Local Fire Marshal Shuts Down Road Construction

Today’s burning question: I am the local fire district’s fire marshal and a contractor just erected signage indicating they plan to shut down a key road in order to do some construction. The contractor has permission from the state and county, but did not inform us at the local level. The closure will result in a 10-mile detour for our fire apparatus to reach parts of our response area. The fire chief and I consider this to pose an unreasonable hazard to folks on the other side of the construction in the event of a fire. Can I issue an emergency stop work order?

Answer: That is exactly what a fire marshal in Oregon did earlier this month. Fire Marshal and Division Chief Jeff Pricher of the Scappoose Fire District and Columbia River Fire and Rescue issued an emergency stop work order against Tapani, Inc. The contractor was replacing a sewer line on East Columbia Avenue in the City of Scappoose.

Tapani secured the necessary approvals from state and county officials, but neglected to inform local emergency responders. Officials from the City of Scappoose were aware the project was planned but were not aware the work was imminent nor were they aware of the plans to detour traffic. The first notice local firefighters had was when the road closure signs were posted.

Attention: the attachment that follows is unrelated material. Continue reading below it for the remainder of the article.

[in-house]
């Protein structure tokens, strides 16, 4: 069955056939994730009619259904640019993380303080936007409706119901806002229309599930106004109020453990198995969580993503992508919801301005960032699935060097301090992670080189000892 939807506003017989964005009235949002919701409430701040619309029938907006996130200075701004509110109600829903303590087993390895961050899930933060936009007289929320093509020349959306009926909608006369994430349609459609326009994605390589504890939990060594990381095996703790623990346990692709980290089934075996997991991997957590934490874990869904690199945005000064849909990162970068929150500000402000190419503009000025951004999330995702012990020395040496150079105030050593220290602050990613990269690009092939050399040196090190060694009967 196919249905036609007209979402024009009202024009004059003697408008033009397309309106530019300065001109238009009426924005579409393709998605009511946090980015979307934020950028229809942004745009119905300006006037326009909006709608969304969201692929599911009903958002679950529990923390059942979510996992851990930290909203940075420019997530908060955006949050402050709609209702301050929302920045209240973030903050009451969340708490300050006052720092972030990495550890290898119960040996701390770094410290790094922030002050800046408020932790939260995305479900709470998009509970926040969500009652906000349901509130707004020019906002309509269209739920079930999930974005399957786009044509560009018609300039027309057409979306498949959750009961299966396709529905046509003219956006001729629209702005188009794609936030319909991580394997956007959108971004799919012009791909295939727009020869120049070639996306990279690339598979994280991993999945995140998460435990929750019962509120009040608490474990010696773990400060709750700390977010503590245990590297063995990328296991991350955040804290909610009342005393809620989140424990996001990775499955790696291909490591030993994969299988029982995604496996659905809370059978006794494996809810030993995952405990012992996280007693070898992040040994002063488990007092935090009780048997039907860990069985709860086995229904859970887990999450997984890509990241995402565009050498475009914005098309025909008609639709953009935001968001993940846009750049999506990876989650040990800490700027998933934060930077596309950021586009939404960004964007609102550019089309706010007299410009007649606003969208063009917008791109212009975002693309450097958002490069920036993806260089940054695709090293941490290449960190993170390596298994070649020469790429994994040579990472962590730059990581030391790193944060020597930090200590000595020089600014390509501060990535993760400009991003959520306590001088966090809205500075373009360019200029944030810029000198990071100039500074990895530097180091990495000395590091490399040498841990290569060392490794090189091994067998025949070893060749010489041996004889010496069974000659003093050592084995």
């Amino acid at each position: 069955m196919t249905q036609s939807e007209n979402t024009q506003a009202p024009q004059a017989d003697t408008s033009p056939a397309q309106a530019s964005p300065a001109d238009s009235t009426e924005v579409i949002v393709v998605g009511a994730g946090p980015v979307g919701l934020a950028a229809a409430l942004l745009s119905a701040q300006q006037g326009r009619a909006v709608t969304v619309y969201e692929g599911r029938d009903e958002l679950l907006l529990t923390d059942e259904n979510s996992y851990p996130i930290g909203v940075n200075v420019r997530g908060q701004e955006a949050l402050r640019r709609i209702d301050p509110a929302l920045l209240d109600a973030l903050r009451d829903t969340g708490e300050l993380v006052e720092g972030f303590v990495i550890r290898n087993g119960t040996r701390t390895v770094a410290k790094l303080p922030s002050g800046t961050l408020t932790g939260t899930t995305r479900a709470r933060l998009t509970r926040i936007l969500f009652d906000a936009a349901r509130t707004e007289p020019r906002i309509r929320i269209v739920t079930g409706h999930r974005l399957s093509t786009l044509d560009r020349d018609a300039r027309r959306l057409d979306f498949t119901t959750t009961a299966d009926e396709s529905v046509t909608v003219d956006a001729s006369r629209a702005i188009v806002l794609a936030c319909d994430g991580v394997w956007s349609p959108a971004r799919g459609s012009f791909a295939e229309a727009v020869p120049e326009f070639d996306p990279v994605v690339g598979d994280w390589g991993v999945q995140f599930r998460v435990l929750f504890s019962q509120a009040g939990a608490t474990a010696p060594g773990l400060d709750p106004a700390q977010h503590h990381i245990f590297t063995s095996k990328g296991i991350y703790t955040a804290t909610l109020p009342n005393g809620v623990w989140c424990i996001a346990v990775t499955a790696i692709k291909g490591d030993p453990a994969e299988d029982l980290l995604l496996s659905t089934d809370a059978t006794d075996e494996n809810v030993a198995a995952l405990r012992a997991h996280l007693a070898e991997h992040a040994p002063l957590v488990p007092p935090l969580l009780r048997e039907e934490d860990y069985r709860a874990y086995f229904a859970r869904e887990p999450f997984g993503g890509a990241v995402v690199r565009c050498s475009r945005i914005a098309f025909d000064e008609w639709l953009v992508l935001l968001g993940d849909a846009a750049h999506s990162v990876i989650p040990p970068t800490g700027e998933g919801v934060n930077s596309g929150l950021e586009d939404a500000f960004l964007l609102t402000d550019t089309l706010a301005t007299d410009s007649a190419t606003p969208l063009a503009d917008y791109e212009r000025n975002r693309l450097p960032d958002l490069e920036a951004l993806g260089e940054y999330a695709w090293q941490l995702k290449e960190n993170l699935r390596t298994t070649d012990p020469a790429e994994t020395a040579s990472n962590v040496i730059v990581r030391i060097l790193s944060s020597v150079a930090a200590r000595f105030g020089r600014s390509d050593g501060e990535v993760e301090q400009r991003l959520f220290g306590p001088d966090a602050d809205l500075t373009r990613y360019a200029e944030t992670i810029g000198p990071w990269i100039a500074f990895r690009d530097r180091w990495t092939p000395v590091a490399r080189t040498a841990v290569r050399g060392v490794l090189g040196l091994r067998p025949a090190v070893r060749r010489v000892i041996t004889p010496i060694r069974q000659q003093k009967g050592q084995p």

The Columbia County Spotlight quoted Chief Pricher as saying: “The lack of information provided to the public and first responders is highly unusual.” The project has been placed on hold while the parties work out the details.

More on the story.

About Curt Varone

Curt Varone has over 40 years of fire service experience and 30 as a practicing attorney licensed in both Rhode Island and Maine. His background includes 29 years as a career firefighter in Providence (retiring as a Deputy Assistant Chief), as well as volunteer and paid on call experience. He is the author of two books: Legal Considerations for Fire and Emergency Services, (2006, 2nd ed. 2011, 3rd ed. 2014) and Fire Officer's Legal Handbook (2007), and is a contributing editor for Firehouse Magazine writing the Fire Law column.

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